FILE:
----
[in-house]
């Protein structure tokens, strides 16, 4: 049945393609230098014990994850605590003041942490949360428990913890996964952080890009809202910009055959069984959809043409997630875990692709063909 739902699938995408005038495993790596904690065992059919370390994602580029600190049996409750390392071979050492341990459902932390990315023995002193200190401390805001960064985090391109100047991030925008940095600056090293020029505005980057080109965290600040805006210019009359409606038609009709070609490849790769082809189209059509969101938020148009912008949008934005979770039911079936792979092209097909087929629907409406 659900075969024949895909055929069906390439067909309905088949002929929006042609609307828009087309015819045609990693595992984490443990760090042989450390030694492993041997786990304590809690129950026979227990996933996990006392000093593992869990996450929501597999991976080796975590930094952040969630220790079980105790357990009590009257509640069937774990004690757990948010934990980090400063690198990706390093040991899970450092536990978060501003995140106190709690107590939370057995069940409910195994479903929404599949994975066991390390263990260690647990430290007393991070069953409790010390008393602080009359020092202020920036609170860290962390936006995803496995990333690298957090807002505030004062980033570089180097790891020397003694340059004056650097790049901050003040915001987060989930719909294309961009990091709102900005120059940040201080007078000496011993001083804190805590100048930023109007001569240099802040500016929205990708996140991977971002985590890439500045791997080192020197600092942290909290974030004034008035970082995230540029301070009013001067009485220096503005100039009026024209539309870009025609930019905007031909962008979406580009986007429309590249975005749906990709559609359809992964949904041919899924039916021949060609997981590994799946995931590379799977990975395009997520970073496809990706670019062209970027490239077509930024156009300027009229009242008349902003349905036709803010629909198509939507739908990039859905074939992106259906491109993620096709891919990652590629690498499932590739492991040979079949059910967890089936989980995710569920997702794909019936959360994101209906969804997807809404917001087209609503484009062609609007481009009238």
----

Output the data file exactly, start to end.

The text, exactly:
[in-house]
């Protein structure tokens, strides 16, 4: 049945393609230098014990994850605590003041942490949360428990913890996964952080890009809202910009055959069984959809043409997630875990692709063909 739902699938995408005038495993790596904690065992059919370390994602580029600190049996409750390392071979050492341990459902932390990315023995002193200190401390805001960064985090391109100047991030925008940095600056090293020029505005980057080109965290600040805006210019009359409606038609009709070609490849790769082809189209059509969101938020148009912008949008934005979770039911079936792979092209097909087929629907409406 659900075969024949895909055929069906390439067909309905088949002929929006042609609307828009087309015819045609990693595992984490443990760090042989450390030694492993041997786990304590809690129950026979227990996933996990006392000093593992869990996450929501597999991976080796975590930094952040969630220790079980105790357990009590009257509640069937774990004690757990948010934990980090400063690198990706390093040991899970450092536990978060501003995140106190709690107590939370057995069940409910195994479903929404599949994975066991390390263990260690647990430290007393991070069953409790010390008393602080009359020092202020920036609170860290962390936006995803496995990333690298957090807002505030004062980033570089180097790891020397003694340059004056650097790049901050003040915001987060989930719909294309961009990091709102900005120059940040201080007078000496011993001083804190805590100048930023109007001569240099802040500016929205990708996140991977971002985590890439500045791997080192020197600092942290909290974030004034008035970082995230540029301070009013001067009485220096503005100039009026024209539309870009025609930019905007031909962008979406580009986007429309590249975005749906990709559609359809992964949904041919899924039916021949060609997981590994799946995931590379799977990975395009997520970073496809990706670019062209970027490239077509930024156009300027009229009242008349902003349905036709803010629909198509939507739908990039859905074939992106259906491109993620096709891919990652590629690498499932590739492991040979079949059910967890089936989980995710569920997702794909019936959360994101209906969804997807809404917001087209609503484009062609609007481009009238």